Festival della Carbonara 2018 at Eataly Rome, Italy

Festival della Carbonara. I wonder how many representations of carbonara can be invented for the festival. I have seen, heard and tried some interesting variations in the past but to have all of them under one roof is quite a fascinating event especially if you love carbonara! Pasta alla carbonara is a typical Roman dish that is composed solely of eggs, most of which are egg yolks, guanciale, black pepper, Pecorino Romano, salt (only for the boiling of the pasta) and the pasta. Typically, spaghetti or rigatoni are used. From these basic ingredients, some recipes are slightly modified and personalized according to the one cooking. There can be lots of egg yolks, or whole eggs to make it lighter instead of just the eggs yolks, Parmigiano Reggiano in place of half of the Pecorino or substituting the pasta with other kinds.

History says that it was created in the 20th-century with a few unconfirmed stories regarding its conception. One of the most popular stories is that it originated after the liberation of Rome by the Americans in 1944 when bacon started to appear in the Roman markets. Because of the scarcity of food during that period, one of the main resources was the U.S. Military food rations of powdered eggs and bacon that the American soldiers mixed together with spaghetti, which was one of the most popular Italian ingredients during that time. This recipe in turn gave the idea to the Italian cooks to replicate later on.

But then it could have also been an evolution of the existing pasta dish Cacio e Ova, a dish from the neighboring regions Lazio (where Rome is) and Abruzzo that the Italian charcoal burners or carbonai (carbonari in Romanesco) used to take with them when they work. Another point that indicates this story is that carbonada in Abruzzo pertains to pancetta or salted pork cooked on coals. The history of how dishes came about are very interesting and for such a popular dish like carbonara, it's always satisfying to know the circumstances that support its creation.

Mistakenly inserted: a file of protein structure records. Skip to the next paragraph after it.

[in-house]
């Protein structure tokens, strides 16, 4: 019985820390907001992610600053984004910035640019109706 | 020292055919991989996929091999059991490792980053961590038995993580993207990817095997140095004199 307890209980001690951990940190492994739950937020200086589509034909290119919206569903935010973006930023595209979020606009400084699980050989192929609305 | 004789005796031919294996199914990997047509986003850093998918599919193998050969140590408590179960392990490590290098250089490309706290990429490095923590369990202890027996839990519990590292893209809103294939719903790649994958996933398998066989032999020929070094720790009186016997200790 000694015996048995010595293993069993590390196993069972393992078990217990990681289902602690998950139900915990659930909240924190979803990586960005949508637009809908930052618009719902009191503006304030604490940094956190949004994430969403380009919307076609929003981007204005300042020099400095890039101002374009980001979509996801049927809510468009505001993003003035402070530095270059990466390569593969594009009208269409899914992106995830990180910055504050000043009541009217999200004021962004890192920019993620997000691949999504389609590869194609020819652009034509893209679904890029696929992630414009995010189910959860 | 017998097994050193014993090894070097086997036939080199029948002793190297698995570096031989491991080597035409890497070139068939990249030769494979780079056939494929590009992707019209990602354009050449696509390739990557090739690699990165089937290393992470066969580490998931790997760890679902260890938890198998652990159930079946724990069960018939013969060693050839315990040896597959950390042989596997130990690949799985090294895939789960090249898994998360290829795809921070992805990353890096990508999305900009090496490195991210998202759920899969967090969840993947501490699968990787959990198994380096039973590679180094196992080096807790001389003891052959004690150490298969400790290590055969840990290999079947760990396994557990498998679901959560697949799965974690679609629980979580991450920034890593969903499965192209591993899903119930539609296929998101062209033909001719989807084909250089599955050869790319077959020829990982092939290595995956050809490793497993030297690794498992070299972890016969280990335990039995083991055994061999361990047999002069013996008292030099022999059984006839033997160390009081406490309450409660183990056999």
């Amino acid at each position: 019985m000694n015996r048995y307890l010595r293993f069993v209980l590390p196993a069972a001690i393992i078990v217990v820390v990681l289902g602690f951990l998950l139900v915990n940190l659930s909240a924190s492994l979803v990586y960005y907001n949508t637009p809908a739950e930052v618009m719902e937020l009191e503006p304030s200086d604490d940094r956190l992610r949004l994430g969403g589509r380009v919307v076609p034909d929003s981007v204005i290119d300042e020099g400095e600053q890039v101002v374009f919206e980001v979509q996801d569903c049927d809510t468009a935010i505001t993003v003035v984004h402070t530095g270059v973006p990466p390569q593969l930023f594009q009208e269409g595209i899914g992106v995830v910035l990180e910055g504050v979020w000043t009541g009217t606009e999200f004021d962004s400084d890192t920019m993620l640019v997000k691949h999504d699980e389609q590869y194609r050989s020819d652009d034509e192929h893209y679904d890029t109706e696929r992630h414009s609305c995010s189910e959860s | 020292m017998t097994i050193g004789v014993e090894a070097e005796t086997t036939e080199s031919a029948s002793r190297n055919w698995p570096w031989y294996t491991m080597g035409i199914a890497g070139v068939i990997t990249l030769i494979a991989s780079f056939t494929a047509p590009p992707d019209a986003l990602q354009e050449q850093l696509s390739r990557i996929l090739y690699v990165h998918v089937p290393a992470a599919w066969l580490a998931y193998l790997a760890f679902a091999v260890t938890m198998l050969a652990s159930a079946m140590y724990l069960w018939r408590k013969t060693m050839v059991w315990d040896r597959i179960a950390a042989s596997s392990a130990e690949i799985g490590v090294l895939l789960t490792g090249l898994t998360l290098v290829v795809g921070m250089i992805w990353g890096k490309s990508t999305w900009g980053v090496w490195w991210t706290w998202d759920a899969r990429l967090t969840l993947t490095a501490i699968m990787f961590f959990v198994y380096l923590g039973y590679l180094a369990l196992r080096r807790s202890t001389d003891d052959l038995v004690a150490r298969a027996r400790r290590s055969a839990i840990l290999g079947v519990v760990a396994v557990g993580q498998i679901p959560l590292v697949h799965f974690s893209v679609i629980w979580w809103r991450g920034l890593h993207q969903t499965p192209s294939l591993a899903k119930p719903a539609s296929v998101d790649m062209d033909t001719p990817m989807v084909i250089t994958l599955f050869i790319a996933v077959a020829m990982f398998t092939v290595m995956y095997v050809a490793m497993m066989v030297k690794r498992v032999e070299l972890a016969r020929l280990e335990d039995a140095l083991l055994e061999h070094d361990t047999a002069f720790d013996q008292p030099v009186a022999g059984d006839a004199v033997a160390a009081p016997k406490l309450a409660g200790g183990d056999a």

Last 19 to 21 January, Eataly celebrated one of Rome's gastronomic symbol, the carbonara. There are many forms of this pasta dish that are coming out all over the globe. A number of chefs, known as kitchen artists, depicted the symbolic carbonara in a variety of delicious ways. During the three-day event, there were numerous tastings, show cookings, and educational meetings that were all dedicated to Rome's very own, the carbonara.

Aside from the guest restaurants and food experts on the third floor, all the restaurants inside Eataly also created a dish of their own to represent their version of the carbonara. And one of the best parts of the festival was when Eataly's very own chef Roberto Cotugno demonstrated in a show cooking his version of carbonara using whole eggs instead of egg yolks to make it lighter.

Among the guest restaurants, the classic and timeless versions of Rigatoni alla Carbonara and Spaghettoni alla Carbonara were served by Flavio al Velavevodetto and Osteria F.lli Mori Cucina Romana respectively. Slightly veering towards a new angle was the kitchen of Ristorante Belvedere dal 1933 with their Ravioli di Carbonara.

Then there is the more adventurous creation of Chef Mirko di Mattia of Ristorante Livello 1, the Carbonara con i Ricci, a seafood version of toasted sea urchins in place of the guanciale and the absence of eggs in the sauce. There is also gluten-free proposal and a totally different approach created for the occasion by Mind-Food, the CarboThai with rice noodles, eggs, guanciale, Pecorino, lemongrass, kaffir lime leaves and greater galangal.

But it doesn't stop there because aside from the pasta dishes, there are other proposals like the Food on the Road's Uovo alla Carbonara con Crema di Pecorino (carbonara egg with Pecorino cream) along with toasted guanciale and bread to scrape the dish clean because scarpetta is a must for this dish! In addition to that, they also created the Maritozzetto alla Carbonara di Tuorlo d'Uovo a 70 Gradi (small maritozzo carbonara with egg cooked at 70°C).  

MetroPizza prepared the a couple of kinds of supplì, another Roman food, the Supplì alla Carbonara  and the Supplì Cacio e Pepe. From Mozao, there are also two kinds of gnocco fritto, the Gnocco alla Carbonara and the Gnocco alla Gricia. Lastly, Pasticceria Nero Vaniglia made three delectable desserts of  single portions of Tiramisù; Ricotta, Visciole e Cioccolato (ricotta, sour cherries and chocolate); and Mela e Bavarese alla Canella (apple and cinnamon bavarese).

Eataly Rome

Piazzale XII Ottobre 1492
00154 Rome, Italy
(Metro B: Fermata Piramide)
+39 0690279201
Email: eatalyroma@eataly.it
Website: https://www.eataly.net/
Open daily from 9:00 to 24:00

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